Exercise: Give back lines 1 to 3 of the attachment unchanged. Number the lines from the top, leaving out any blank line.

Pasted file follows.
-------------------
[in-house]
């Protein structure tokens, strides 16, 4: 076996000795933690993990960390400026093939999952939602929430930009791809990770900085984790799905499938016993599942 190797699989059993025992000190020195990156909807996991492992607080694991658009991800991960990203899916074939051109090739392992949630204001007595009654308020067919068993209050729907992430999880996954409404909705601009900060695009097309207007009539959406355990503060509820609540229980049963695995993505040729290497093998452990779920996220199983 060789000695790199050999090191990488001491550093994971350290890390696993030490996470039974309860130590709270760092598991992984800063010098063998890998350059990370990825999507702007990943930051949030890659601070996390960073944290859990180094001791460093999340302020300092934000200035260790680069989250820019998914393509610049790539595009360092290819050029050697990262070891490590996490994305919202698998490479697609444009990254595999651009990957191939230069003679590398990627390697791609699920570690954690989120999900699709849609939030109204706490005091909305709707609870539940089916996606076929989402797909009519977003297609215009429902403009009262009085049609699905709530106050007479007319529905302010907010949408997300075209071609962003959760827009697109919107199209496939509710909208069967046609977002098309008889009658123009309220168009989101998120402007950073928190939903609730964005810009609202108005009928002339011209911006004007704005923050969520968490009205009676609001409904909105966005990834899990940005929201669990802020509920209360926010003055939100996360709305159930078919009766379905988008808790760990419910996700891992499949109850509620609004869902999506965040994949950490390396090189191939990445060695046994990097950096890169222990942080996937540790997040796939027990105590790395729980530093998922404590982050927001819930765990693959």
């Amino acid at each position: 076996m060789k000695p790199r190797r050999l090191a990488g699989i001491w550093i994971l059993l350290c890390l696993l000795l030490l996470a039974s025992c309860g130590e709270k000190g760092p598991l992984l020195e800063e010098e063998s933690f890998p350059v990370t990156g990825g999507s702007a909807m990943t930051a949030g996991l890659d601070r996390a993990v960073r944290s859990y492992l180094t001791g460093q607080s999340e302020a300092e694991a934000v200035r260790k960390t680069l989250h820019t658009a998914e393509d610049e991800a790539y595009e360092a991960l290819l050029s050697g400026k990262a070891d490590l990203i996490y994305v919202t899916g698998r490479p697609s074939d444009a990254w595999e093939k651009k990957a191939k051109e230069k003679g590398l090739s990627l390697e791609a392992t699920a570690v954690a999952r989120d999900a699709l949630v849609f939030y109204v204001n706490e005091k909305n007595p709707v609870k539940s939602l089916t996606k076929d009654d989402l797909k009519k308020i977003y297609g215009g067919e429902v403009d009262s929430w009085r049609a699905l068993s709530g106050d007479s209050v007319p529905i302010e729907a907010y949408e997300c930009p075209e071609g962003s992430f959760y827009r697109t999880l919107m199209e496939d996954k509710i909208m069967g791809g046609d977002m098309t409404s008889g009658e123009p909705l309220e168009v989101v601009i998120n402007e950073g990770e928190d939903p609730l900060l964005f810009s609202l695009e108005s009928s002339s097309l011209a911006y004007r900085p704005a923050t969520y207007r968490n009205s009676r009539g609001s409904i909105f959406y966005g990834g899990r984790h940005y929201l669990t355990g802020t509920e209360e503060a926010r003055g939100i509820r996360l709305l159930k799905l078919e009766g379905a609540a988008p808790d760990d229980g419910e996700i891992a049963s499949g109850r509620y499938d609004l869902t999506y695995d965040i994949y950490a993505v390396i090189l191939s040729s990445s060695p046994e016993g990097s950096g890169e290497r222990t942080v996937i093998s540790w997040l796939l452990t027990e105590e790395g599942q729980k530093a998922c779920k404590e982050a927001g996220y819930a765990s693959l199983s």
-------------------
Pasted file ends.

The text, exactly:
[in-house]
């Protein structure tokens, strides 16, 4: 076996000795933690993990960390400026093939999952939602929430930009791809990770900085984790799905499938016993599942 190797699989059993025992000190020195990156909807996991492992607080694991658009991800991960990203899916074939051109090739392992949630204001007595009654308020067919068993209050729907992430999880996954409404909705601009900060695009097309207007009539959406355990503060509820609540229980049963695995993505040729290497093998452990779920996220199983 060789000695790199050999090191990488001491550093994971350290890390696993030490996470039974309860130590709270760092598991992984800063010098063998890998350059990370990825999507702007990943930051949030890659601070996390960073944290859990180094001791460093999340302020300092934000200035260790680069989250820019998914393509610049790539595009360092290819050029050697990262070891490590996490994305919202698998490479697609444009990254595999651009990957191939230069003679590398990627390697791609699920570690954690989120999900699709849609939030109204706490005091909305709707609870539940089916996606076929989402797909009519977003297609215009429902403009009262009085049609699905709530106050007479007319529905302010907010949408997300075209071609962003959760827009697109919107199209496939509710909208069967046609977002098309008889009658123009309220168009989101998120402007950073928190939903609730964005810009609202108005009928002339011209911006004007704005923050969520968490009205009676609001409904909105966005990834899990940005929201669990802020509920209360926010003055939100996360709305159930078919009766379905988008808790760990419910996700891992499949109850509620609004869902999506965040994949950490390396090189191939990445060695046994990097950096890169222990942080996937540790997040796939027990105590790395729980530093998922404590982050927001819930765990693959």
């Amino acid at each position: 076996m060789k000695p790199r190797r050999l090191a990488g699989i001491w550093i994971l059993l350290c890390l696993l000795l030490l996470a039974s025992c309860g130590e709270k000190g760092p598991l992984l020195e800063e010098e063998s933690f890998p350059v990370t990156g990825g999507s702007a909807m990943t930051a949030g996991l890659d601070r996390a993990v960073r944290s859990y492992l180094t001791g460093q607080s999340e302020a300092e694991a934000v200035r260790k960390t680069l989250h820019t658009a998914e393509d610049e991800a790539y595009e360092a991960l290819l050029s050697g400026k990262a070891d490590l990203i996490y994305v919202t899916g698998r490479p697609s074939d444009a990254w595999e093939k651009k990957a191939k051109e230069k003679g590398l090739s990627l390697e791609a392992t699920a570690v954690a999952r989120d999900a699709l949630v849609f939030y109204v204001n706490e005091k909305n007595p709707v609870k539940s939602l089916t996606k076929d009654d989402l797909k009519k308020i977003y297609g215009g067919e429902v403009d009262s929430w009085r049609a699905l068993s709530g106050d007479s209050v007319p529905i302010e729907a907010y949408e997300c930009p075209e071609g962003s992430f959760y827009r697109t999880l919107m199209e496939d996954k509710i909208m069967g791809g046609d977002m098309t409404s008889g009658e123009p909705l309220e168009v989101v601009i998120n402007e950073g990770e928190d939903p609730l900060l964005f810009s609202l695009e108005s009928s002339s097309l011209a911006y004007r900085p704005a923050t969520y207007r968490n009205s009676r009539g609001s409904i909105f959406y966005g990834g899990r984790h940005y929201l669990t355990g802020t509920e209360e503060a926010r003055g939100i509820r996360l709305l159930k799905l078919e009766g379905a609540a988008p808790d760990d229980g419910e996700i891992a049963s499949g109850r509620y499938d609004l869902t999506y695995d965040i994949y950490a993505v390396i090189l191939s040729s990445s060695p046994e016993g990097s950096g890169e290497r222990t942080v996937i093998s540790w997040l796939l452990t027990e105590e790395g599942q729980k530093a998922c779920k404590e982050a927001g996220y819930a765990s693959l199983s």